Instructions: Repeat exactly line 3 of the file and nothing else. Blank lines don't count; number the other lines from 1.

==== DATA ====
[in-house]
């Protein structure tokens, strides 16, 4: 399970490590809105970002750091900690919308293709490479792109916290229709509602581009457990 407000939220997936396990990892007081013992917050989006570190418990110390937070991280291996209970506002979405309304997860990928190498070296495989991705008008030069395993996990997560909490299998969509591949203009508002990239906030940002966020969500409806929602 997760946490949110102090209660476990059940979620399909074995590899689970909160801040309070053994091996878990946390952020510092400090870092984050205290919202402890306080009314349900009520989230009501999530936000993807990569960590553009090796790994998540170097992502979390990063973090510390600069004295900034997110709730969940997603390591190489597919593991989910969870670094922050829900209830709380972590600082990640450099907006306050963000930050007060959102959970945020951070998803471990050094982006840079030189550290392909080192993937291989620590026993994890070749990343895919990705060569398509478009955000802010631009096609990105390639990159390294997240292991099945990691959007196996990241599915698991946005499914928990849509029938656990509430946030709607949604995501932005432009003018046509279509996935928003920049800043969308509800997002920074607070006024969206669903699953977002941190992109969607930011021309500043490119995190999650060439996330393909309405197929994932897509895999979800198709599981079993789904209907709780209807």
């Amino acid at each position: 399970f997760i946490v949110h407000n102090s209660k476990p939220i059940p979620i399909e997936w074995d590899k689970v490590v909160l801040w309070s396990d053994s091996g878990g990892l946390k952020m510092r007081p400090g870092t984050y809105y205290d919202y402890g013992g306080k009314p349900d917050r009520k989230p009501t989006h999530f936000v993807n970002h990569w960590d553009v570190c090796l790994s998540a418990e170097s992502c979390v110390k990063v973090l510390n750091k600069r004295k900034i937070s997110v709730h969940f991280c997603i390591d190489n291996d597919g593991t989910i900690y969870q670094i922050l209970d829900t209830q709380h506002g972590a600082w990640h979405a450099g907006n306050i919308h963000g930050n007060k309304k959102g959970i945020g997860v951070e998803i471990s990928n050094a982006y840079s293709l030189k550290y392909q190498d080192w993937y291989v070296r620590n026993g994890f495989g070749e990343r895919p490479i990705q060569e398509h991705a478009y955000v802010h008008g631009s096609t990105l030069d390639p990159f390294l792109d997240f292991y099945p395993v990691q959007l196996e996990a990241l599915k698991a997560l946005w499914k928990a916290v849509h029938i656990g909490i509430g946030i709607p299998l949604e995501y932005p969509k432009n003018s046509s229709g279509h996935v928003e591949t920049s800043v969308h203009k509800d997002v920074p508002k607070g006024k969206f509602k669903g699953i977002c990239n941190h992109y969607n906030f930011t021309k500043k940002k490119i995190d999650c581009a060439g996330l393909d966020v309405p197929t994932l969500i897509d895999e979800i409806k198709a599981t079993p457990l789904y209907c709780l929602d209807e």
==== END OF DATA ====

């Amino acid at each position: 399970f997760i946490v949110h407000n102090s209660k476990p939220i059940p979620i399909e997936w074995d590899k689970v490590v909160l801040w309070s396990d053994s091996g878990g990892l946390k952020m510092r007081p400090g870092t984050y809105y205290d919202y402890g013992g306080k009314p349900d917050r009520k989230p009501t989006h999530f936000v993807n970002h990569w960590d553009v570190c090796l790994s998540a418990e170097s992502c979390v110390k990063v973090l510390n750091k600069r004295k900034i937070s997110v709730h969940f991280c997603i390591d190489n291996d597919g593991t989910i900690y969870q670094i922050l209970d829900t209830q709380h506002g972590a600082w990640h979405a450099g907006n306050i919308h963000g930050n007060k309304k959102g959970i945020g997860v951070e998803i471990s990928n050094a982006y840079s293709l030189k550290y392909q190498d080192w993937y291989v070296r620590n026993g994890f495989g070749e990343r895919p490479i990705q060569e398509h991705a478009y955000v802010h008008g631009s096609t990105l030069d390639p990159f390294l792109d997240f292991y099945p395993v990691q959007l196996e996990a990241l599915k698991a997560l946005w499914k928990a916290v849509h029938i656990g909490i509430g946030i709607p299998l949604e995501y932005p969509k432009n003018s046509s229709g279509h996935v928003e591949t920049s800043v969308h203009k509800d997002v920074p508002k607070g006024k969206f509602k669903g699953i977002c990239n941190h992109y969607n906030f930011t021309k500043k940002k490119i995190d999650c581009a060439g996330l393909d966020v309405p197929t994932l969500i897509d895999e979800i409806k198709a599981t079993p457990l789904y209907c709780l929602d209807e």